1093. Clinical Utility of Surveillance Thyroid Ultrasound in Pediatric Thyroid Cancer
Authors * Denotes Presenting Author
  1. Sanjay Rao *; Brigham and Women's Hospital
  2. Carol Benson; Brigham and Women's Hospital
  3. Mary Frates; Brigham and Women's Hospital
  4. Ari Wassner; Boston Children's Hospital
To evaluate the clinical utility of surveillance ultrasound in the detection of disease recurrence in pediatric patients with thyroid cancer beginning 1 year after initial therapy.

Materials and Methods:
We studied pediatric patients (<19 years) diagnosed with differentiated thyroid cancer between 2010-2020 whose disease status 1 year after initial therapy (thyroidectomy - radioactive iodine) was no evidence of disease (NED) or indeterminate. We evaluated the association between sonographic and biochemical findings at 1 year with the subsequent cytological or histological diagnosis of residual/recurrent structural disease in the neck (SDN) and with final disease status at last follow-up.

Seventy-two patients with 1-year disease status NED (n = 35, 49%) or indeterminate (n = 37, 51%) were included. Median length of subsequent follow-up was 5.4 (range 1.6 - 10.4) years. There were 409 surveillance ultrasounds were performed in the cohort, a median of 5 (range 1-15) ultrasounds per patient. One year after initial therapy, 16 patients had an indeterminate or abnormal ultrasound finding. One (6.7%) was diagnosed with SDN after one additional year of follow-up. Of 56 patients with a negative ultrasound at 1 year, 21 patients had elevated thyroglobulin (Tg) or Tg antibody levels, and 35 patients had undetectable Tg or Tg antibody levels. Among the 21 patients with negative ultrasound but detectable Tg or Tg antibody at 1 year, SDN was detected in one patient (4.8%) after one additional year of follow-up. In this case, SDN was detected by an elevated thyroglobulin (Tg) level and I-123 scan, not by ultrasound. Final disease status was NED in 9/21 (42.9%), indeterminate in 10/21 (47.6%, six due to elevated Tg/Tg antibody levels and four due to indeterminate ultrasound findings), and 2/21 (9.5%) were diagnosed with pulmonary metastases. Among the 35 patients with negative ultrasound and undetectable Tg and Tg antibodies at 1 year, none were diagnosed with SDN over a median 4.8 (range 1.6 - 10.1) years of subsequent follow-up. Final disease status was NED in 33/35 (94.3%) and indeterminate in two patients (5.7%) due to elevated Tg levels with negative ultrasound.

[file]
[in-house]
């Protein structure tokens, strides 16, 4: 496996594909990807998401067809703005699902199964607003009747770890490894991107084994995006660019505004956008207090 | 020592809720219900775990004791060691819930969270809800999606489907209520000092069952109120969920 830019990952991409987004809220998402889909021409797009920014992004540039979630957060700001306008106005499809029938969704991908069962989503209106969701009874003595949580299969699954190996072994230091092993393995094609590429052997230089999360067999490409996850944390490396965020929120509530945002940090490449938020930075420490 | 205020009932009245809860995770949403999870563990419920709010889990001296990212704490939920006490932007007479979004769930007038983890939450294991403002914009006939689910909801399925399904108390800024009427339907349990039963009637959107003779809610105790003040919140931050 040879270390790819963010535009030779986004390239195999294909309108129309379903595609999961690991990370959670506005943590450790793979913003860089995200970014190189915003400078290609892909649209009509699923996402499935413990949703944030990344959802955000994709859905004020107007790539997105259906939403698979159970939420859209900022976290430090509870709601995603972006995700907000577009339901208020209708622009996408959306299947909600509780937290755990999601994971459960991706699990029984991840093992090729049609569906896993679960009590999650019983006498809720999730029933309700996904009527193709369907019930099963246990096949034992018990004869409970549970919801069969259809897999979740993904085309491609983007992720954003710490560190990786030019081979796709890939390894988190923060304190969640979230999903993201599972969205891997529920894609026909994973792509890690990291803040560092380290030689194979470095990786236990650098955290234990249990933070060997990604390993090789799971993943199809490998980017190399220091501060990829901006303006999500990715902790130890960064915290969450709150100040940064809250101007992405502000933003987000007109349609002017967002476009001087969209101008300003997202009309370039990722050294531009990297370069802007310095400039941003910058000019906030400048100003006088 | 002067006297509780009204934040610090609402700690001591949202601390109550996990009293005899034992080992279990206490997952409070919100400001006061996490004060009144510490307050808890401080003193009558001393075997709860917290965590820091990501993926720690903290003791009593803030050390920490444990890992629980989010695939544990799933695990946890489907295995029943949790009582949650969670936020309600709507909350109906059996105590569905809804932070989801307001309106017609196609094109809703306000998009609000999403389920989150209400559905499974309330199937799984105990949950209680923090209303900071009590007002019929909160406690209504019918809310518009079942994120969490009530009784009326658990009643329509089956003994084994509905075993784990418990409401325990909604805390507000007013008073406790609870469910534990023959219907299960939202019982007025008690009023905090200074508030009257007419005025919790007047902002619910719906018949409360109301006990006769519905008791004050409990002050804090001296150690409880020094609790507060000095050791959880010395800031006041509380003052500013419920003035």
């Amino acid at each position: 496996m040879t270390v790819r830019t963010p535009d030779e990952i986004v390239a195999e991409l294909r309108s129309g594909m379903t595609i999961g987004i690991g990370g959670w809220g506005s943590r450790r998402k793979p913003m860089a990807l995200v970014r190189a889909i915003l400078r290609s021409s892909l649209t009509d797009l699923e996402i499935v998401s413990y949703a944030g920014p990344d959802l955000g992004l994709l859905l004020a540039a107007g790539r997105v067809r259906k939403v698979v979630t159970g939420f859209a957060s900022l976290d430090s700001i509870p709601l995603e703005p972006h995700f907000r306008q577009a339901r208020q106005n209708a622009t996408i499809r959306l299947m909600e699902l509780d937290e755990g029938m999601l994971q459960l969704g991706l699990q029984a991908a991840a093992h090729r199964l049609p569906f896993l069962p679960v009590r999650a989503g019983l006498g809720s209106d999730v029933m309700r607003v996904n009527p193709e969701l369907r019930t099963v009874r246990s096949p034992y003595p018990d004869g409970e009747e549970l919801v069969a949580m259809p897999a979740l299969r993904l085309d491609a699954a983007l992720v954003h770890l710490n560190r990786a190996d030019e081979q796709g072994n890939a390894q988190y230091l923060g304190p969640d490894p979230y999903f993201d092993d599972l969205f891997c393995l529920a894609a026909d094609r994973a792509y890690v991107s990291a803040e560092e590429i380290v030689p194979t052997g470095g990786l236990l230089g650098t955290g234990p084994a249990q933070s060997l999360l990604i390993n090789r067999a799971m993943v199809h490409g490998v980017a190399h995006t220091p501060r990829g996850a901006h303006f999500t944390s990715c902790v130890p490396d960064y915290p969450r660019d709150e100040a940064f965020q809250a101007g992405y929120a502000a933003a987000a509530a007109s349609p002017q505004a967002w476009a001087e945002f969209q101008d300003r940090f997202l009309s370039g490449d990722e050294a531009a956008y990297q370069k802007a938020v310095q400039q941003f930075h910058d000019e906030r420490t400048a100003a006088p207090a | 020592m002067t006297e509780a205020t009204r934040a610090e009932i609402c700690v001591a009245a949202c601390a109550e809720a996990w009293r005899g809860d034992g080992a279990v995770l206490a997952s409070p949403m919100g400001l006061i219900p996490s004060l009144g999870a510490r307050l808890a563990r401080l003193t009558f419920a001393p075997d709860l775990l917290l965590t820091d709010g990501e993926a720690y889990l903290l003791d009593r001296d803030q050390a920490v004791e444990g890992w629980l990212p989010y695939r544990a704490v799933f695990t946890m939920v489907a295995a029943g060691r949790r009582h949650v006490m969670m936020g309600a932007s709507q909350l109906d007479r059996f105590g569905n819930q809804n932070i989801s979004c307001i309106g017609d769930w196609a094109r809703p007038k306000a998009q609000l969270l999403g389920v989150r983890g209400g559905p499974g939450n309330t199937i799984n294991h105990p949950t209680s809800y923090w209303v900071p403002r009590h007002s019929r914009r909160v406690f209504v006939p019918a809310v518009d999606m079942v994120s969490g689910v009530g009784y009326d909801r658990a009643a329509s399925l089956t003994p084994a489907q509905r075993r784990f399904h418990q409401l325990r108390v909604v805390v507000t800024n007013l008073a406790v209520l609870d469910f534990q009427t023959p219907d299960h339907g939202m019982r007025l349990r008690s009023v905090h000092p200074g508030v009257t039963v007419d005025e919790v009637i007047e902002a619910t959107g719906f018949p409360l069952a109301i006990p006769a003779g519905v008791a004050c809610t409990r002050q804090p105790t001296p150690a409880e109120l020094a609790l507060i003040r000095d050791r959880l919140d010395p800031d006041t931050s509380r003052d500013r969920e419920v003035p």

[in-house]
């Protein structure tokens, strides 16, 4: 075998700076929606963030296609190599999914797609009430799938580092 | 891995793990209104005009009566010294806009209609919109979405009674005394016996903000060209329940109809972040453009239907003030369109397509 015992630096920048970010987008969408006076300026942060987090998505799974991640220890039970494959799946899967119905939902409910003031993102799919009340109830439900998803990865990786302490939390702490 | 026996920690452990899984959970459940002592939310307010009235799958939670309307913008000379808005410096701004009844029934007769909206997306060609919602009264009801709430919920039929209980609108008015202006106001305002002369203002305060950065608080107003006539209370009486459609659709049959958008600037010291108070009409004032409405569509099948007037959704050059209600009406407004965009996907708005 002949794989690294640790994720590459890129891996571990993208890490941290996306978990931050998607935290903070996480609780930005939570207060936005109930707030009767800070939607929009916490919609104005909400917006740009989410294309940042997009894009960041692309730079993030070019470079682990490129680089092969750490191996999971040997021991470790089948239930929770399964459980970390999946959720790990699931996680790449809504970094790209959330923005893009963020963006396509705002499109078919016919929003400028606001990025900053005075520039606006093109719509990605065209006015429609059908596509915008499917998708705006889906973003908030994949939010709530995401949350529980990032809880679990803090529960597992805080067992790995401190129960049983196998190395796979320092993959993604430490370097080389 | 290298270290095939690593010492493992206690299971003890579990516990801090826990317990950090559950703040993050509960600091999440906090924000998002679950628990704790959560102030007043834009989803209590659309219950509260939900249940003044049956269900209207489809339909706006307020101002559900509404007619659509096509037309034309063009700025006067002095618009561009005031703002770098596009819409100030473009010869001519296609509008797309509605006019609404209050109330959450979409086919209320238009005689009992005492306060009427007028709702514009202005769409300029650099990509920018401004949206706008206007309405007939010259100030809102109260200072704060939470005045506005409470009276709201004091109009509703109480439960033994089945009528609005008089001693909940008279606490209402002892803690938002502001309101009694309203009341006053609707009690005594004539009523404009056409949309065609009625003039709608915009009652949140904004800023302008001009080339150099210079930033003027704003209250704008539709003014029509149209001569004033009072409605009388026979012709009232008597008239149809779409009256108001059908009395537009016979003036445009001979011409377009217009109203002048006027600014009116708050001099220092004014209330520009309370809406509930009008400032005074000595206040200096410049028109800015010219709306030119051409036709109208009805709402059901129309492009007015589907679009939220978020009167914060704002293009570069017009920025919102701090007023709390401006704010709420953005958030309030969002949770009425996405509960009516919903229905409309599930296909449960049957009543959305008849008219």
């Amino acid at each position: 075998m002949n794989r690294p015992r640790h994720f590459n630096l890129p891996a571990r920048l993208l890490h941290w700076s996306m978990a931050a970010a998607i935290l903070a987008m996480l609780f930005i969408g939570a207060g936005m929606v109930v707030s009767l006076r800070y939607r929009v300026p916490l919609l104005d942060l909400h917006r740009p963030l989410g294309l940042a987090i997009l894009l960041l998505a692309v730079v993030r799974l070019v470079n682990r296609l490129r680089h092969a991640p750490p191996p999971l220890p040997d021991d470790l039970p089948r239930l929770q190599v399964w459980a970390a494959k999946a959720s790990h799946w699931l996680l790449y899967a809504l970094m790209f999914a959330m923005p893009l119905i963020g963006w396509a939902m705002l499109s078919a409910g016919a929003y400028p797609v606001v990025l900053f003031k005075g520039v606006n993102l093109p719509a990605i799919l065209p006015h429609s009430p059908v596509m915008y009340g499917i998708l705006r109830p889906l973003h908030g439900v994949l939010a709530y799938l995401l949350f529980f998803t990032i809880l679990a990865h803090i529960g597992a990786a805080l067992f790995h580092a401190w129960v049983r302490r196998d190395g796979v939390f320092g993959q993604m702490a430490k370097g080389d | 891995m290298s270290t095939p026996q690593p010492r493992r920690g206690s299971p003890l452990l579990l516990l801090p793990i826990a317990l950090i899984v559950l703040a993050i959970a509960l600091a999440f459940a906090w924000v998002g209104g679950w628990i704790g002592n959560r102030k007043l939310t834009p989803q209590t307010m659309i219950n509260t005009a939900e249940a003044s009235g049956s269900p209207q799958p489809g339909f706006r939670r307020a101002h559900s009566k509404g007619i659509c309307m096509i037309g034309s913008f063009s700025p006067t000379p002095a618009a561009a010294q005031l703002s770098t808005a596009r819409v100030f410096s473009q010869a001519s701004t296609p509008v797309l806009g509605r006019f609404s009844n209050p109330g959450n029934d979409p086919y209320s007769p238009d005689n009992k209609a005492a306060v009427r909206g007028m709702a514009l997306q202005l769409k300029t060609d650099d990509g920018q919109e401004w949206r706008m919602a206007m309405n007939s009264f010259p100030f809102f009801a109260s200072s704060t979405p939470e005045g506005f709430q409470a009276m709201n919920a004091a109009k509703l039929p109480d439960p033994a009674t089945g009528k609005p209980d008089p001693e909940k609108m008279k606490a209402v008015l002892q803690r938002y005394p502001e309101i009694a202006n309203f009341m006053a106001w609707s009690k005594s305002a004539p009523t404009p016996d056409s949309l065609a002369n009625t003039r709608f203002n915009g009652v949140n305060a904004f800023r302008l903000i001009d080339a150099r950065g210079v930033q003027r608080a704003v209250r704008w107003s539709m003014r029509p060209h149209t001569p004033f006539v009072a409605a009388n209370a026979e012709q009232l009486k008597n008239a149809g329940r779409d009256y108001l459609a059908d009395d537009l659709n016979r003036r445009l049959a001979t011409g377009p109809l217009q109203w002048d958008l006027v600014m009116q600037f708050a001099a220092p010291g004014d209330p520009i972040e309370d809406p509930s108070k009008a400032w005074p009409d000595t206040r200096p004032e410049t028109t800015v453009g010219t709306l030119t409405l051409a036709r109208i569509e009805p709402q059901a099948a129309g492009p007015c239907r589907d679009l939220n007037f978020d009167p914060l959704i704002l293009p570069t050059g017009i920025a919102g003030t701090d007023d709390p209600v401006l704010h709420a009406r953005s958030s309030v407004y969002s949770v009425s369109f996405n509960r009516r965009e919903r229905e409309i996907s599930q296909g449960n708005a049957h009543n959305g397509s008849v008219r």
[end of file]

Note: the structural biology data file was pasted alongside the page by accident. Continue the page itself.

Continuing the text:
In pediatric patients with thyroid cancer and negative ultrasound 1 year after initial therapy, the utility of further routine ultrasound surveillance is low. However, patients with indeterminate or abnormal ultrasound findings or abnormal Tg or Tg antibody levels may benefit from continued ultrasound surveillance, in addition to biochemical monitoring to detect structural disease recurrence in the neck.